Airbus A380 Woes Deepen as Emirates Delay Accelerates Cost Cuts

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  • Six deliveries in 2017 and 2018 are each put off by one year
  • Planemaker retains double-decker’s delivery plan for 2018

Airbus SE A380

Photographer: Simon Dawson/Bloomberg

Airbus Group SE’s struggles with its A380 superjumbo are deepening as the planemaker delays deliveries of a dozen aircraft over the next two years to Emirates, the double-decker’s biggest buyer, potentially pushing the program into the red.

Handovers of six A380s apiece originally planned for 2017 and 2018 will be shifted to a year later following an agreement between Emirates and engine supplier Rolls-Royce Holdings Plc, Airbus said Tuesday in an e-mailed statement. The planemaker will accelerate cost cuts at the A380 operation to ensure that the “impact on break even in 2017 is minimal.” Airbus said it still plans to keep to a reduced delivery target of about 12 A380s a year as of 2018.

Airbus scaled back its annual production schedule for the A380 in July after failing to secure new orders this year, and it outlined a round of spending reductions aimed at matching revenue and costs for the model in 2017 with 20 scheduled deliveries. The program broke even in 2015 at 27 deliveries. A spokesman declined to comment Wednesday on projected handovers for next year.

Engine Concerns

Emirates and Rolls-Royce reached a settlement in early December over concerns about A380 engine performance and maintenance needs that the airline disclosed the previous month. The delays have compounded Airbus’s efforts to turn around the fortunes of the A380, the world’s largest commercial jetliner, which lists for $433 million before the discounts customary in the industry.

Airbus fell 0.3 percent to 62.72 euros at the close Wednesday in Paris. That pared the stock’s gain this year to 1.2 percent, valuing the Toulouse, France-based manufacturer at 48.5 billion euros ($50.4 billion). Rolls-Royce rose 0.9 percent in London to 686.5 pence, for a market value of 12.6 billion pounds ($15.4 billion). State-owned Emirates isn’t traded.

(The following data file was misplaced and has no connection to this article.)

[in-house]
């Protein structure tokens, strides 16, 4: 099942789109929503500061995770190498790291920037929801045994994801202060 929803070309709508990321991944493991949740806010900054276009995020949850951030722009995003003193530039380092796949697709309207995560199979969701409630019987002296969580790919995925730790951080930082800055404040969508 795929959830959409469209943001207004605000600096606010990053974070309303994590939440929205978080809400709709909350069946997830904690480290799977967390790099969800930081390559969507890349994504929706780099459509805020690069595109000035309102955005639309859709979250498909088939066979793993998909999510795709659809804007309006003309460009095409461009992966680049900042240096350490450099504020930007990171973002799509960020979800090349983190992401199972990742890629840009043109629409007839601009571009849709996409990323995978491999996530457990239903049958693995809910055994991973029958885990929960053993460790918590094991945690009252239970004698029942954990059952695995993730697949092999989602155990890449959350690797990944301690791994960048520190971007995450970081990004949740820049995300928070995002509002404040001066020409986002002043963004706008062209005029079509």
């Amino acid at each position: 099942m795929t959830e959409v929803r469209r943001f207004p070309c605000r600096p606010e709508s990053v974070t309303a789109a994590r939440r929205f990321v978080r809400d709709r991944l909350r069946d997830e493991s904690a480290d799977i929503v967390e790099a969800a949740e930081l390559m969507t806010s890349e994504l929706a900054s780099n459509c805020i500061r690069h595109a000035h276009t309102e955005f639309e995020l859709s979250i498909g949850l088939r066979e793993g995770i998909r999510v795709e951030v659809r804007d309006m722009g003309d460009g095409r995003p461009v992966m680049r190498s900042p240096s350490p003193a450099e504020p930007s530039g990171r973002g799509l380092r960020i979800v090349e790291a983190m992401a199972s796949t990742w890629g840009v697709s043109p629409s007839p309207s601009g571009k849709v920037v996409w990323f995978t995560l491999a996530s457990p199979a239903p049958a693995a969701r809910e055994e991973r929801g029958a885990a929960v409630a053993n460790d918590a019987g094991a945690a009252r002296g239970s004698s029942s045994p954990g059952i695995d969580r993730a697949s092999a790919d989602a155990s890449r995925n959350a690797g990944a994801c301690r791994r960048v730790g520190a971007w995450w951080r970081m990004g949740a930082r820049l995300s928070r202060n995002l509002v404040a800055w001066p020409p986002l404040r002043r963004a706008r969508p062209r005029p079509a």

The delays cap a tough year for Airbus’s flagship model. Most recently, an order for the A380 from Iran didn’t materialize when that country announced purchases from Airbus in mid-December. U.S. competitor Boeing Co. is also having trouble selling its competing 747-8.

Emirates is by far the biggest buyer and operator of the A380, with orders for more than 140 planes configured for 489 to 615 seats. The carrier, also the world’s largest long-haul airlines, is set to take delivery of its first Rolls-Royce-powered version of the jetliner on Wednesday, almost four weeks later than planned. A further two aircraft will be delivered this week, a spokeswoman for Emirates said by e-mail. The carrier will continue to take delivery of A380s as well as Boeing 777s in 2017 and 2018, she said, declining to provide a breakdown.

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The Dubai-based carrier switched to Rolls-Royce engines for its latest batch of A380s after relying on General Electric Co.’s Engine Alliance joint venture with Pratt & Whitney for its first 90 orders, the last of which will be delivered early next year.

Winning Emirates as a customer for its Trent 900 engine was a major commercial victory for Rolls-Royce when it was announced in 2015. The contract for 217 powerplants -- sufficient to power 50 four-engine planes, plus spares -- remains the largest in the history of the U.K.’s prime manufacturer.

In November, Emirates President Tim Clark revealed that feedback on the powerplants indicated “technical issues” that needed to be resolved before the first plane would be handed over. Clark said the engines required a “higher intervention rate” than expected for maintenance, in part due to unanticipated levels of wear to fan blades stemming from their deployment in Dubai’s desert climate. Rolls-Royce will take the full financial brunt of the extra costs, he said in December.

A spokesman for the London-based engine maker said Rolls-Royce will “continue to work with Airbus and Emirates to meet their requirements.”

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